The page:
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Ben Lee contemplates life and love on new album

Observer Scene | Thursday, November 17, 2005

Unfortunately for Ben Lee, this Australian musician has been most well known in America for being the ex-boyfriend of actress Claire Danes. But with his newest release, “Awake is the New Sleep,” Lee has a better, and certainly catchier, way to make a name for himself in the U.S.

Lee’s first major studio release in two years, “Awake is the New Sleep” is a 14-song journey into light melodies and earnest lyrics. It has a sweet and genuine feeling about it, whether it is from Lee’s slight Aussie twinge or his lovable mug on the album’s back cover. Ultimately, while it may not reveal any earth-shattering truths about human nature or the nature of love, “Awake” is an appealing detour from some of the harsher music of today.

The album opens with “Whatever It Is,” a quiet little reflection on questioning and inhibition. The track flows with Lee’s soft voice nearly whispering into the microphone, speaking gentle words to the song’s subject.

“And you’re dancing, and you’re looking kinda crazy / and your arms are making little circles / there are reasons, there are reasons, you can find out,” Lee tenderly muses in “Whatever It Is.”

A standout track is the first major single off of the album, “Catch My Disease,” which describes both Lee’s quest for the love of a certain girl, as well as his random thoughts on life in general. The mood and melody of the track are infectious, pun most likely intended with a smile by Lee. Here he uses a collection of instruments and a motley-crew-of-a-chorus to accentuate the cuteness factor this unabashedly adorable song. Sweet without being overly saccharine, “Catch My Disease” is pure contagious fun.

Other notable tracks include the third song, “Begin,” “Ache for You” and “Into the Dark,” Lee’s observation on romance. Here, the lyrics do reach a point of potential cheesiness, but Lee toes the threshold with carefree ease.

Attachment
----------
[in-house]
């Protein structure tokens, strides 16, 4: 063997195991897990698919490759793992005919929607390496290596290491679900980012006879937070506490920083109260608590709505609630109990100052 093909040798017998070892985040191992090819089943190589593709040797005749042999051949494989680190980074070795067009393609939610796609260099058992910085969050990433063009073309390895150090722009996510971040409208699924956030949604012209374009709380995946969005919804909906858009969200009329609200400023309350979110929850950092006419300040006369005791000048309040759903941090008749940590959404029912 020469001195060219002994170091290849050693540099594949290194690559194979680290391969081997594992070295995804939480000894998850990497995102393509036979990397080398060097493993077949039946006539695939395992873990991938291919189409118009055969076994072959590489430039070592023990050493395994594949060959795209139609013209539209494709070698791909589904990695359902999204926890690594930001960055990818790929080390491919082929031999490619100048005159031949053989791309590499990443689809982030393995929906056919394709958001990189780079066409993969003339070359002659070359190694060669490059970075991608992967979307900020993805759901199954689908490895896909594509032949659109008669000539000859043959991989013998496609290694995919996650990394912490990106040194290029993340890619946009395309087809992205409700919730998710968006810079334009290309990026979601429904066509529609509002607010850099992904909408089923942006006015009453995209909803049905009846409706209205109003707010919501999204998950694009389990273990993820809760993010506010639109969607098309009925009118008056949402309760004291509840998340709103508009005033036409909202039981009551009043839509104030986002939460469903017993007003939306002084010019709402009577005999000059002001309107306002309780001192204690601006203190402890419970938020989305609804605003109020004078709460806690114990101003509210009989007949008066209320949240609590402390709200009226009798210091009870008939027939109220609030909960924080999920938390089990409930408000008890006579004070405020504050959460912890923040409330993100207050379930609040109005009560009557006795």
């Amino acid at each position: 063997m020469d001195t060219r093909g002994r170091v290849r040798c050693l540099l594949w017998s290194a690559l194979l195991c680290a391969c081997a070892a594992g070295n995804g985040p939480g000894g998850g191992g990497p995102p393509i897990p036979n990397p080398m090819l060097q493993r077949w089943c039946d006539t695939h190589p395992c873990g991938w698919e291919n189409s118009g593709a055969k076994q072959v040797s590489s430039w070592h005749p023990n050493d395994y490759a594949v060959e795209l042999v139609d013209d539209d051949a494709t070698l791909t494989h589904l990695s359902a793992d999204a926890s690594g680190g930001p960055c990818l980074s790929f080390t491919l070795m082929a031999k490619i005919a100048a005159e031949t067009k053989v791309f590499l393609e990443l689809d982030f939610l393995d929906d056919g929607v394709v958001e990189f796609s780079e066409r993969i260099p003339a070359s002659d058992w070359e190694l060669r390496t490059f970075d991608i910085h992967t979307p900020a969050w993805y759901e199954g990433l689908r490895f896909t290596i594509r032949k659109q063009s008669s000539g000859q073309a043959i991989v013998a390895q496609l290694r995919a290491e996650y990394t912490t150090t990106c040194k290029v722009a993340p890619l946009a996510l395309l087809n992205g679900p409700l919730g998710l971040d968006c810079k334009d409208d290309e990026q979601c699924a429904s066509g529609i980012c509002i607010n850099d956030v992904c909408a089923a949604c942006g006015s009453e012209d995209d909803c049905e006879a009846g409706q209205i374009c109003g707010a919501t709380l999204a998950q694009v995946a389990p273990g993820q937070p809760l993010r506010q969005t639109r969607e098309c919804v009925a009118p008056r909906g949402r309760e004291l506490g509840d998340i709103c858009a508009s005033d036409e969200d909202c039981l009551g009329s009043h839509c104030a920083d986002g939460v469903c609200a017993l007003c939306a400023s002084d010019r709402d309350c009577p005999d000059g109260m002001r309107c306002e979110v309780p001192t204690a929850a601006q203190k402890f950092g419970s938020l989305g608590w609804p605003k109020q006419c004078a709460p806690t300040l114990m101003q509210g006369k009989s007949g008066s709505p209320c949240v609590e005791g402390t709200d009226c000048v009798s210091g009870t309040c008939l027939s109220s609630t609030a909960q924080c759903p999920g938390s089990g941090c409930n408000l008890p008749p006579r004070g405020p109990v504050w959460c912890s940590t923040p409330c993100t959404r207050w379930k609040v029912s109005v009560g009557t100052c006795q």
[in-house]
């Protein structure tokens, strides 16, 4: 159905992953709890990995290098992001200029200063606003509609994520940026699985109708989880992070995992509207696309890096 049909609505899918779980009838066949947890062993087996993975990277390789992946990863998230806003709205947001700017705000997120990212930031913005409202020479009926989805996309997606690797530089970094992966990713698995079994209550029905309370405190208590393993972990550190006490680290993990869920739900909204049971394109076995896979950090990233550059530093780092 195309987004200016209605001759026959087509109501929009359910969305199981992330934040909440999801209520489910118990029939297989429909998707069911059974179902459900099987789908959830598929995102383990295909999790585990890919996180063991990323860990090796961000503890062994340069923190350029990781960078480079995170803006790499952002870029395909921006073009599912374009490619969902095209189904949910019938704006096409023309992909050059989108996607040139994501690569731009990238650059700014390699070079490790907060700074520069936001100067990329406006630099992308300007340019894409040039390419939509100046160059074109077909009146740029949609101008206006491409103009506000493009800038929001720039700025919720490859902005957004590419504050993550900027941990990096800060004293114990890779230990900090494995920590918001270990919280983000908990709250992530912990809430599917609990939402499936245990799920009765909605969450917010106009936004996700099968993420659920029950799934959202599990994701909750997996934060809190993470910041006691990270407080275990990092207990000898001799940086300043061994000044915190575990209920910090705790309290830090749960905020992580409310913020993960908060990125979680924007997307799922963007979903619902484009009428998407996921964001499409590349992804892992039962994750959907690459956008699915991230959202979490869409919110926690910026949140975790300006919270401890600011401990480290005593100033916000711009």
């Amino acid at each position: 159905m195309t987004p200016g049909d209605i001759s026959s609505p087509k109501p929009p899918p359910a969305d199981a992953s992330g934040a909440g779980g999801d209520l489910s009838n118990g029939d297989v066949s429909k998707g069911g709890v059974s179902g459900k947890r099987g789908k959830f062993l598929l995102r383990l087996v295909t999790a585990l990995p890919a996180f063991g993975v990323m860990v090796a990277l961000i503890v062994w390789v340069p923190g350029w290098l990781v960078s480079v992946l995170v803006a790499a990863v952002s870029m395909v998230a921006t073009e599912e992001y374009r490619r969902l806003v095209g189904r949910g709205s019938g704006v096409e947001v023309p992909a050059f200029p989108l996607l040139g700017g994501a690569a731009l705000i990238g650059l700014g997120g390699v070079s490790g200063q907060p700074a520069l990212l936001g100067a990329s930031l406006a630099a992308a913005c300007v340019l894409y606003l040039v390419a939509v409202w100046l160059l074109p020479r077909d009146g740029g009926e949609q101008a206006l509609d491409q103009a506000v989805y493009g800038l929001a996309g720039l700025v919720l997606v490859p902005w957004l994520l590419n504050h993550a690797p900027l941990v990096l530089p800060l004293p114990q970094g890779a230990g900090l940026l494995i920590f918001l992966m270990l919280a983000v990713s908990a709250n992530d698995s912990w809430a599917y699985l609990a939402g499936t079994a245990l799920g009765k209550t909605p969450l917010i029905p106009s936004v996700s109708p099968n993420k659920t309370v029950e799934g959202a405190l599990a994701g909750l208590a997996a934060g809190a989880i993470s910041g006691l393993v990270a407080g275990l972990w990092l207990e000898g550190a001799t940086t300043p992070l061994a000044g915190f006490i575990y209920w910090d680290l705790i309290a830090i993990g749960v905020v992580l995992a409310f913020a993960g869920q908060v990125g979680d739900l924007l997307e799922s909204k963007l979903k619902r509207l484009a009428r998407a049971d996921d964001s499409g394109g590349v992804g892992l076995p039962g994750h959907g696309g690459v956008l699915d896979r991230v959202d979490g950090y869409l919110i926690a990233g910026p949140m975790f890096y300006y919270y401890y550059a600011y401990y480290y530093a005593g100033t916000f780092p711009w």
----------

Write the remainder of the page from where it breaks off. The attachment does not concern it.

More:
“You’re not a land mine / You’re not a gold mine / No you’re not mine at all,” Lee sings in “Into the Dark.”

For Lee, the journey to making this record comes in the wake of personal change on several levels. His split with Danes and his continual spiritual growth were both catalysts in working towards a new phases in his music.

“This whole record stems from a change that is something I don’t have the vocabulary to be articulate about,” Lee says in a recent MTV.com article, “like that childhood dream when you are in your house and you find a new room you didn’t know about. That’s what my life was like when I was making this record, almost like I remembered what I came for.”

The major issue with “Awake is the New Sleep” lies in its lighthearted nature. There’s an unapologetic lack of weightiness about this disc, and the general tone of the album is one of blissfully inconsequential pop.

Is this a criticism or a compliment? Lee, it seems from the overall tone of the album, would find no fault with either. Instead, he seeks to and succeeds in making a series of lightly contemplative observations on life and love, and in doing so, he is uncomplicated without being shallow. Ultimately at the end of “Awake Is the New Sleep,” nothing major has been observed, learned or changed, and that’s completely fine by Lee. Certainly free from social commentary or serious reflection, the album and its listeners can and do relish in its willful lack of pretension.